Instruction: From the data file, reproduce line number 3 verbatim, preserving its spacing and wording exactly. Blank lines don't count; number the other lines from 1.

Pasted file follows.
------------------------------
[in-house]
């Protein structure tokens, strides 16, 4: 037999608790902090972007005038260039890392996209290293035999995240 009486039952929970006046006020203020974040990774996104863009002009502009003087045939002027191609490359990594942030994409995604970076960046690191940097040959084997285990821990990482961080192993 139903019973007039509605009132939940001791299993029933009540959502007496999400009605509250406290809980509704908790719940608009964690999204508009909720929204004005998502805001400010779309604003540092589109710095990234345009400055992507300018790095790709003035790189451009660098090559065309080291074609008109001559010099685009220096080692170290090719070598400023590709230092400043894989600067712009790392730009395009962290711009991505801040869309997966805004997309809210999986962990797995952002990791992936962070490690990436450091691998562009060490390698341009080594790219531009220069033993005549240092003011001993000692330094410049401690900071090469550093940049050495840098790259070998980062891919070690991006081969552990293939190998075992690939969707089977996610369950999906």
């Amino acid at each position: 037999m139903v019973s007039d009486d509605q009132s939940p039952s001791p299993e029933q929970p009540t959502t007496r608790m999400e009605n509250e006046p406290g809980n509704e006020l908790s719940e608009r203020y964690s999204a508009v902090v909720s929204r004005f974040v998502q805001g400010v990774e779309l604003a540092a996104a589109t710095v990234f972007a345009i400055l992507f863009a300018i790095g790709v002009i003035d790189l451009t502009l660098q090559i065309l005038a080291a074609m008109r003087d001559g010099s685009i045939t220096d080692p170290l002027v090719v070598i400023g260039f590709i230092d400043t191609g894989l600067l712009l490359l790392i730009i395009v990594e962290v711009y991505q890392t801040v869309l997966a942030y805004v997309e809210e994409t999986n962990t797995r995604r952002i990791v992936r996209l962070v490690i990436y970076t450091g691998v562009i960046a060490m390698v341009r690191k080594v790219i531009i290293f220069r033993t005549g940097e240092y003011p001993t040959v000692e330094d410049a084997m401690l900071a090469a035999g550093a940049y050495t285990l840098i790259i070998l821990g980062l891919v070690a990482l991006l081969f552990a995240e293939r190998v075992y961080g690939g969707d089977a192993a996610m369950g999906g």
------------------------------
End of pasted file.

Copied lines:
């Amino acid at each position: 037999m139903v019973s007039d009486d509605q009132s939940p039952s001791p299993e029933q929970p009540t959502t007496r608790m999400e009605n509250e006046p406290g809980n509704e006020l908790s719940e608009r203020y964690s999204a508009v902090v909720s929204r004005f974040v998502q805001g400010v990774e779309l604003a540092a996104a589109t710095v990234f972007a345009i400055l992507f863009a300018i790095g790709v002009i003035d790189l451009t502009l660098q090559i065309l005038a080291a074609m008109r003087d001559g010099s685009i045939t220096d080692p170290l002027v090719v070598i400023g260039f590709i230092d400043t191609g894989l600067l712009l490359l790392i730009i395009v990594e962290v711009y991505q890392t801040v869309l997966a942030y805004v997309e809210e994409t999986n962990t797995r995604r952002i990791v992936r996209l962070v490690i990436y970076t450091g691998v562009i960046a060490m390698v341009r690191k080594v790219i531009i290293f220069r033993t005549g940097e240092y003011p001993t040959v000692e330094d410049a084997m401690l900071a090469a035999g550093a940049y050495t285990l840098i790259i070998l821990g980062l891919v070690a990482l991006l081969f552990a995240e293939r190998v075992y961080g690939g969707d089977a192993a996610m369950g999906g």